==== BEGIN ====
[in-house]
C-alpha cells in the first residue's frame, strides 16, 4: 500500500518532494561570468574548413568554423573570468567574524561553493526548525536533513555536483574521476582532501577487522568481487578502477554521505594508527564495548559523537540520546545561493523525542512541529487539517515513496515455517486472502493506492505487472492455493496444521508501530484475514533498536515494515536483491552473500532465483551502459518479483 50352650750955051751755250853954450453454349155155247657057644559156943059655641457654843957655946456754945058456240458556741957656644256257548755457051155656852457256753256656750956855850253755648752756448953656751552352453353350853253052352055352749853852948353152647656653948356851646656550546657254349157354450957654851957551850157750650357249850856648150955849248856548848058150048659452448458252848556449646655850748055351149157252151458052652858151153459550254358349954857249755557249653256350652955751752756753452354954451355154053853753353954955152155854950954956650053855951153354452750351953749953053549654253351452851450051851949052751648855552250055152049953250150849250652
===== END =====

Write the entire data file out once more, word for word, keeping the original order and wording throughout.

[in-house]
C-alpha cells in the first residue's frame, strides 16, 4: 500500500518532494561570468574548413568554423573570468567574524561553493526548525536533513555536483574521476582532501577487522568481487578502477554521505594508527564495548559523537540520546545561493523525542512541529487539517515513496515455517486472502493506492505487472492455493496444521508501530484475514533498536515494515536483491552473500532465483551502459518479483 50352650750955051751755250853954450453454349155155247657057644559156943059655641457654843957655946456754945058456240458556741957656644256257548755457051155656852457256753256656750956855850253755648752756448953656751552352453353350853253052352055352749853852948353152647656653948356851646656550546657254349157354450957654851957551850157750650357249850856648150955849248856548848058150048659452448458252848556449646655850748055351149157252151458052652858151153459550254358349954857249755557249653256350652955751752756753452354954451355154053853753353954955152155854950954956650053855951153354452750351953749953053549654253351452851450051851949052751648855552250055152049953250150849250652